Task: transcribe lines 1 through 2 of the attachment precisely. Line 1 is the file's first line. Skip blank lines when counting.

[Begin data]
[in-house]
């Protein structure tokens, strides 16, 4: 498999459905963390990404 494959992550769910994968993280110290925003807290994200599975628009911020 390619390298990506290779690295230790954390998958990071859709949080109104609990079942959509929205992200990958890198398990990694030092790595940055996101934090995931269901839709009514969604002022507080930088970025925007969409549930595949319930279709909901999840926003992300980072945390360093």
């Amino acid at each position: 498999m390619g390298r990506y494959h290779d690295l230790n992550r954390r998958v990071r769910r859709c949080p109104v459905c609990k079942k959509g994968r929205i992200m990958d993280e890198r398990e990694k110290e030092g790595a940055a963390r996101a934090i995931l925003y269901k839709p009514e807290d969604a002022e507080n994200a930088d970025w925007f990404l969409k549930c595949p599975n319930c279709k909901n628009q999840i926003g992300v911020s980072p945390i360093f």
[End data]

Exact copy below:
[in-house]
């Protein structure tokens, strides 16, 4: 498999459905963390990404 494959992550769910994968993280110290925003807290994200599975628009911020 390619390298990506290779690295230790954390998958990071859709949080109104609990079942959509929205992200990958890198398990990694030092790595940055996101934090995931269901839709009514969604002022507080930088970025925007969409549930595949319930279709909901999840926003992300980072945390360093």